Mediterranean Food Might Help Fight Alzheimer’s Disease

A Mediterranean diet heavy on nuts and olive oil could help older adults improve their memories, according to a new study. However, its results aren’t definitive, and more research will be needed, but its findings are promising for patients suffering from Alzheimer’s disease.

Mediterranean diets are low in animal foods, such as meat and butter, and high in vegetables, legumes, and whole grains. Eating this way has been found to have several benefits. For example, two spoonfuls of hummus a day will fulfill a person’s recommended amount of beans for the week. Additionally, a Mediterranean diet has also been found to reduce the risks of developing heart disease, cancer, high blood pressure (hypertension), type 2 diabetes, Parkinson’s disease and — most importantly — Alzheimer’s disease.

In the United States, there are about 5.3 million Americans who have Alzheimer’s disease, about 5.1 million of whom are over the age of 65, according to data from the Alzheimer’s Association. The disease is so prevalent, in fact, that there’s a new case of Alzheimer’s disease in the U.S. every 67 seconds. A 2014 report from the Alzheimer’s Association reveals that in New York State, Alzheimer’s disease has a mortality rate of about 16.7 fatalities for every 100,000 patients. It’s the sixth leading cause of death in the United States.

In order to discover a better way to fight memory less and improve cognitive functions, Dr. Emilo Ros of the lipid clinic, endocrinology and nutrition service at Hospital Clinic, Barcelona, and his colleagues set out to establish a stronger link between the Mediterranean diet and improved mental functions.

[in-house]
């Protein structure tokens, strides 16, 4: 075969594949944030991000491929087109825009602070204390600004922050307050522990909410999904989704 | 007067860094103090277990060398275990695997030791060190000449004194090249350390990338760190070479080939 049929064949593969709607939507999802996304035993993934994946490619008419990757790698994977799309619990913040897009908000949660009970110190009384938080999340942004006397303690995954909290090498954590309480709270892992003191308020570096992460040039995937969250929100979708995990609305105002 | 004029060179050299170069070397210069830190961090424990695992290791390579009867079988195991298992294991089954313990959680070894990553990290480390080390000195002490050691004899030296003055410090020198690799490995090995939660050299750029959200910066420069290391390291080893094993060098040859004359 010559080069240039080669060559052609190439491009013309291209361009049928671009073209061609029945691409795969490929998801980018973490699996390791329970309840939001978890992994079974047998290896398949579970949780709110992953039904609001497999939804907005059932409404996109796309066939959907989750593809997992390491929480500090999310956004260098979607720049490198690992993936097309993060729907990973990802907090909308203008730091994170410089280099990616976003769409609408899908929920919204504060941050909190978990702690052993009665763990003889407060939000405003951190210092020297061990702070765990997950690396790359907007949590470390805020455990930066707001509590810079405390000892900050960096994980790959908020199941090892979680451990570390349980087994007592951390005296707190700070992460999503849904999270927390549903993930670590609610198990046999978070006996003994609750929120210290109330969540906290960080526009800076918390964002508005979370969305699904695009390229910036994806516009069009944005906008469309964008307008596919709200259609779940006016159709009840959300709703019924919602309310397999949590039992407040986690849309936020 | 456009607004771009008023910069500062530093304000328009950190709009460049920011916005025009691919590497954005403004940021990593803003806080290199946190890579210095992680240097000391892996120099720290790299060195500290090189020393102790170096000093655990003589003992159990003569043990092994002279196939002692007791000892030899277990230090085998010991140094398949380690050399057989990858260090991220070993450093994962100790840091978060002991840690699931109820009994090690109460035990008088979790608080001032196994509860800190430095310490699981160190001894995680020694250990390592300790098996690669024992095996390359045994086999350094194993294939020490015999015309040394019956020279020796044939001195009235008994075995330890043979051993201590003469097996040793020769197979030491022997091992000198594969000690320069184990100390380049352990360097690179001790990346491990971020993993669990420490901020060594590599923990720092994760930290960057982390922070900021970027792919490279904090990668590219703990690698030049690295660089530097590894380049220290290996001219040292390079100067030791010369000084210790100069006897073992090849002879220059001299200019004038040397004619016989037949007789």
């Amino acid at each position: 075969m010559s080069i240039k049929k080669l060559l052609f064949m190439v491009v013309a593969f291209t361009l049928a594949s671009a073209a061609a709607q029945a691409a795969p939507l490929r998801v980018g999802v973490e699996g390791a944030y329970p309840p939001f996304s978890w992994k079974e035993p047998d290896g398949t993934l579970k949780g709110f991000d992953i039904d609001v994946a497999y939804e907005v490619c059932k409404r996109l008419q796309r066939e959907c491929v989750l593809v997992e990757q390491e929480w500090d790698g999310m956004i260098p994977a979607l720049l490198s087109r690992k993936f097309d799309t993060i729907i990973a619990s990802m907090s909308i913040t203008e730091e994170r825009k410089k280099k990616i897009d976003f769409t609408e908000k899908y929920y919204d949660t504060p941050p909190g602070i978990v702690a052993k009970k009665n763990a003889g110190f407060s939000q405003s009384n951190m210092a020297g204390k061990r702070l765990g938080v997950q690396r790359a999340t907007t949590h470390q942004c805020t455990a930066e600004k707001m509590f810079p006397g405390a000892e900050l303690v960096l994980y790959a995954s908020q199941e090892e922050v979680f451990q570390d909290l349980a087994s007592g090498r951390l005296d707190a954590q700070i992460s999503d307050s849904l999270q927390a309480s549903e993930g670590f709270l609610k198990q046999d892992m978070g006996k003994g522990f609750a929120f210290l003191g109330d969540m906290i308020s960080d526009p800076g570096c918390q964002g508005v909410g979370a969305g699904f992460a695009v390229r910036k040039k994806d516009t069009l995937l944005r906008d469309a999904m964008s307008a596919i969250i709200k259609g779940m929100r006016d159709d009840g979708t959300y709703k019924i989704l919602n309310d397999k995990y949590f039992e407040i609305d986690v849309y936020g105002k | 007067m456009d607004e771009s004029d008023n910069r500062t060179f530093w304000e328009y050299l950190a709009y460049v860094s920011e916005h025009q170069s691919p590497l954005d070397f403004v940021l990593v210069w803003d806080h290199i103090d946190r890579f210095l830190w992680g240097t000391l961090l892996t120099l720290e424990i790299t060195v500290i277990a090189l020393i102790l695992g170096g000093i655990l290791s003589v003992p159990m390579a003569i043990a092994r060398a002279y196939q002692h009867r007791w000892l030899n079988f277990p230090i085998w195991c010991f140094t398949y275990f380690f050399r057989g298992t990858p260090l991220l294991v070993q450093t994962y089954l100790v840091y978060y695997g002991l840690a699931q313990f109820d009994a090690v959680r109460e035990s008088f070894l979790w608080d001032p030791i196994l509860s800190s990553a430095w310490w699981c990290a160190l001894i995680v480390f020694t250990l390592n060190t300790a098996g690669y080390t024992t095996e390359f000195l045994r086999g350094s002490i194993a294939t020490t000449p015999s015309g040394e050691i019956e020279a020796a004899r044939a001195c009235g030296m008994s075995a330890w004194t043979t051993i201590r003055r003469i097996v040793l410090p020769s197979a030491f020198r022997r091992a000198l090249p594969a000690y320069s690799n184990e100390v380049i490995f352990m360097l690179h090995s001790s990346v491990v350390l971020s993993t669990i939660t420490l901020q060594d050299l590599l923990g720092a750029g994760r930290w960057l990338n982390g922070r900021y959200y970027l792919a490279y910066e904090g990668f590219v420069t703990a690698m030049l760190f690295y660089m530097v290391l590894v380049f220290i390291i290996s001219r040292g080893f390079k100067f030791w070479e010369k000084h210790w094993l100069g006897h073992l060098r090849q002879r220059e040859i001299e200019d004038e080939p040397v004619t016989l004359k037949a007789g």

For the study, which was published in the journal JAMA Internal Medicine, the researchers randomly assigned 447 older adults at risk for cardiovascular disease one of three different diets: a low-fat diet, a Mediterranean diet that included one liter of extra virgin olive oil per week, and a Mediterranean diet supplemented with 30 grams of nuts each day.

Each subject took a cognitive function test at the beginning of the study. About 75% of subjects completed a second round of brain evaluations at the end of the study after four years of follow-ups to assess the impact their respective diets had.

Based on the before and after tests, the low-fat diet group had a significant decrease in memory and cognitive function. At the same time, the additional nut diet group had significant improvements in memory, and the extra virgin olive oil group had significantly better cognitive function.

In an email, Dr. David Knopman, a Mayo Clinic neurologist, said “This diet study is much better than purely observational ones, but it is far from one that provides definitive evidence.”

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